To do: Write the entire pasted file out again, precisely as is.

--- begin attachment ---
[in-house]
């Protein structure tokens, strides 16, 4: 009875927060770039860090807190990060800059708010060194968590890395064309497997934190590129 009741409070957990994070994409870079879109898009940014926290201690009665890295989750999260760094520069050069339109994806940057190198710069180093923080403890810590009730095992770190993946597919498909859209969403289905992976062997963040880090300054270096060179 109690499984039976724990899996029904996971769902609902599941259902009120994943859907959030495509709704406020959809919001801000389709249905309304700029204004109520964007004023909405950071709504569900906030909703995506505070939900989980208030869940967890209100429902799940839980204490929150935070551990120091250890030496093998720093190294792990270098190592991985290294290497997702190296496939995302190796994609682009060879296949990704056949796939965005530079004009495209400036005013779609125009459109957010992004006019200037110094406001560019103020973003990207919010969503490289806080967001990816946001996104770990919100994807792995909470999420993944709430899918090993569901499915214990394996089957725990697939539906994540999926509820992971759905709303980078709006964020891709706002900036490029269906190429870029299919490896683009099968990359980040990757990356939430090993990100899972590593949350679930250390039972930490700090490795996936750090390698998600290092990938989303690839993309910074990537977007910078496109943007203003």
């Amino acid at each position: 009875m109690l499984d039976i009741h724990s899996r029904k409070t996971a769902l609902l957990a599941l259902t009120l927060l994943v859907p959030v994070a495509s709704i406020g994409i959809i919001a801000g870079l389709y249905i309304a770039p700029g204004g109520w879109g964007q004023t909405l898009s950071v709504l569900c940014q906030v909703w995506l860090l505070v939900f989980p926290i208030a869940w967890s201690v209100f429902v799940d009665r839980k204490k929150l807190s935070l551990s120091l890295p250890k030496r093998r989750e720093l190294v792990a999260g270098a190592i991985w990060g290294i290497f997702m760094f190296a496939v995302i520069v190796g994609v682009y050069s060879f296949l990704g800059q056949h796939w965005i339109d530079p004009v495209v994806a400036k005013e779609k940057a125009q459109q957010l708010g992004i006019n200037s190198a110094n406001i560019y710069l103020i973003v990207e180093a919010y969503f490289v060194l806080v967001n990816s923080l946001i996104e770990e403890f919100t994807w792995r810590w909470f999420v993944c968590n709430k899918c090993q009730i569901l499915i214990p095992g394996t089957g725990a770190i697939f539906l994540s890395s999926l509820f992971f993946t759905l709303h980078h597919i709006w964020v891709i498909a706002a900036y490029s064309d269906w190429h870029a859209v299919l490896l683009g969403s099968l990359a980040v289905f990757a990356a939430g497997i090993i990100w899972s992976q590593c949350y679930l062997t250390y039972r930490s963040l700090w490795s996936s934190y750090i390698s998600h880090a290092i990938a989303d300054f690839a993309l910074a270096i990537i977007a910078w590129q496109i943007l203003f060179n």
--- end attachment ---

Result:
[in-house]
């Protein structure tokens, strides 16, 4: 009875927060770039860090807190990060800059708010060194968590890395064309497997934190590129 009741409070957990994070994409870079879109898009940014926290201690009665890295989750999260760094520069050069339109994806940057190198710069180093923080403890810590009730095992770190993946597919498909859209969403289905992976062997963040880090300054270096060179 109690499984039976724990899996029904996971769902609902599941259902009120994943859907959030495509709704406020959809919001801000389709249905309304700029204004109520964007004023909405950071709504569900906030909703995506505070939900989980208030869940967890209100429902799940839980204490929150935070551990120091250890030496093998720093190294792990270098190592991985290294290497997702190296496939995302190796994609682009060879296949990704056949796939965005530079004009495209400036005013779609125009459109957010992004006019200037110094406001560019103020973003990207919010969503490289806080967001990816946001996104770990919100994807792995909470999420993944709430899918090993569901499915214990394996089957725990697939539906994540999926509820992971759905709303980078709006964020891709706002900036490029269906190429870029299919490896683009099968990359980040990757990356939430090993990100899972590593949350679930250390039972930490700090490795996936750090390698998600290092990938989303690839993309910074990537977007910078496109943007203003």
């Amino acid at each position: 009875m109690l499984d039976i009741h724990s899996r029904k409070t996971a769902l609902l957990a599941l259902t009120l927060l994943v859907p959030v994070a495509s709704i406020g994409i959809i919001a801000g870079l389709y249905i309304a770039p700029g204004g109520w879109g964007q004023t909405l898009s950071v709504l569900c940014q906030v909703w995506l860090l505070v939900f989980p926290i208030a869940w967890s201690v209100f429902v799940d009665r839980k204490k929150l807190s935070l551990s120091l890295p250890k030496r093998r989750e720093l190294v792990a999260g270098a190592i991985w990060g290294i290497f997702m760094f190296a496939v995302i520069v190796g994609v682009y050069s060879f296949l990704g800059q056949h796939w965005i339109d530079p004009v495209v994806a400036k005013e779609k940057a125009q459109q957010l708010g992004i006019n200037s190198a110094n406001i560019y710069l103020i973003v990207e180093a919010y969503f490289v060194l806080v967001n990816s923080l946001i996104e770990e403890f919100t994807w792995r810590w909470f999420v993944c968590n709430k899918c090993q009730i569901l499915i214990p095992g394996t089957g725990a770190i697939f539906l994540s890395s999926l509820f992971f993946t759905l709303h980078h597919i709006w964020v891709i498909a706002a900036y490029s064309d269906w190429h870029a859209v299919l490896l683009g969403s099968l990359a980040v289905f990757a990356a939430g497997i090993i990100w899972s992976q590593c949350y679930l062997t250390y039972r930490s963040l700090w490795s996936s934190y750090i390698s998600h880090a290092i990938a989303d300054f690839a993309l910074a270096i990537i977007a910078w590129q496109i943007l203003f060179n």